‘Wolf of Wall Street’ on the prowl in Dublin
Getting rich is f***ing easy: Jordan Belfort tells RDS he’ll earn more this year than ever
Jordan Belfort during his talk last night at the RDS to a crowd of just under 3,000. Photograph: Cyril Byrne/The Irish Times
Jordan Belfort during his talk last night at the RDS to a crowd of just under 3,000. Photograph: Cyril Byrne
“Getting rich is f***ing easy. Eight years ago I had zero; this year I’m going to make $100 million gross,” former stockbroker Jordan Belfort said to rapturous applause in Dublin last night.
At the age of 26, the college dropout made $49 million in a single year. As the multimillionaire owner of notorious stockbroking firm Stratton Oakmont, he employed 1,000 people and handled about $1 billion in assets.
Then everything came tumbling down. The US Securities and Exchange Commission shut down his firm, he was convicted of fraud and sentenced to jail.
Last night, the real-life Wolf of Wall Street took to the stage at the RDS, saying, “I’ll earn more money this year than I ever have.” With a glass of Guinness in his hand, Mr Belfort told the 2,500 in attendance: “I’m sober for 17 years, but I can take a sip of this.”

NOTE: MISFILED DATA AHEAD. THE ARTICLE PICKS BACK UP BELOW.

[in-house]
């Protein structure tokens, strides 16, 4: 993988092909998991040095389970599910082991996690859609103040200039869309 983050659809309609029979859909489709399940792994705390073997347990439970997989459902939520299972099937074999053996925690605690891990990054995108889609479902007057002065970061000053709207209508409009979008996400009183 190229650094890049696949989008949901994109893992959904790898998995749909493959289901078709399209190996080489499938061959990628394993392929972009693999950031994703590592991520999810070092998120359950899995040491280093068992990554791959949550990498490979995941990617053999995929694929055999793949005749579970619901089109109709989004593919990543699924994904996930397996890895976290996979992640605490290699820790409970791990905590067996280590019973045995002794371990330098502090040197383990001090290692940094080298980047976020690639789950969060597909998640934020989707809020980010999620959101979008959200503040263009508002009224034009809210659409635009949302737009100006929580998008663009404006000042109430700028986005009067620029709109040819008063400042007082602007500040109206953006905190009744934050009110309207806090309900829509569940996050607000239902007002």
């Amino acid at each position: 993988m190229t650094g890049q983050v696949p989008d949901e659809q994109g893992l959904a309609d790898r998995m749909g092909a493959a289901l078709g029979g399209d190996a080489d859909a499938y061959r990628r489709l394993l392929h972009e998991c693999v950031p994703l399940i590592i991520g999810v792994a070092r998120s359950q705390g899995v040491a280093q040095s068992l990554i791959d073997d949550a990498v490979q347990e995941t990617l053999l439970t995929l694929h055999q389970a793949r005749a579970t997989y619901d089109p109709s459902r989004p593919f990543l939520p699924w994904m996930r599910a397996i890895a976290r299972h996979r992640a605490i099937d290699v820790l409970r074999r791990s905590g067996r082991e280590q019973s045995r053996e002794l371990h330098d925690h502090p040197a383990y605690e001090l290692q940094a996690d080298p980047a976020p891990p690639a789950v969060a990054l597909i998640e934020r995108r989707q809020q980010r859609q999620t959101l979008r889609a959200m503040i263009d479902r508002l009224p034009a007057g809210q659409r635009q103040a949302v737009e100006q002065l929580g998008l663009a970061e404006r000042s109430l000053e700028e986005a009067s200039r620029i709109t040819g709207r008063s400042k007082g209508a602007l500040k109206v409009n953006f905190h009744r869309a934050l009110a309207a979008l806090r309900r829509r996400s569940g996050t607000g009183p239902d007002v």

He said 100 per cent of profits from his speaking engagements will go towards the $110 million he was ordered to repay to the investors he defrauded. And that doesn’t seem too big a task, considering he’s already on target to make $100 million from his motivational speaking tour.
“Some people have a fear of public speaking – I have a fear of not public speaking,” he told the crowd.
He also offers private coaching to entrepreneur: “I charge a million dollars a year for private coaching, and I can’t take on any more clients. I’m all backed up.”
He advised the mostly sales personnel and entrepreneurs in attendance to take action. “Successful people take action: they are not held back by their fears. They move into situations that stretch them.” The event, organised by the College Times, also heard that entrepreneurs often give up when they are close to success because that success is not yet visible.
Mr Belfort’s memoir, charting his overnight fall from jetsetting playboy to prison inmate, was turned into a film last year by Martin Scorsese.
“If I had not sacrificed my ethics, I’d probably have made $5-6 billion by now,” he said.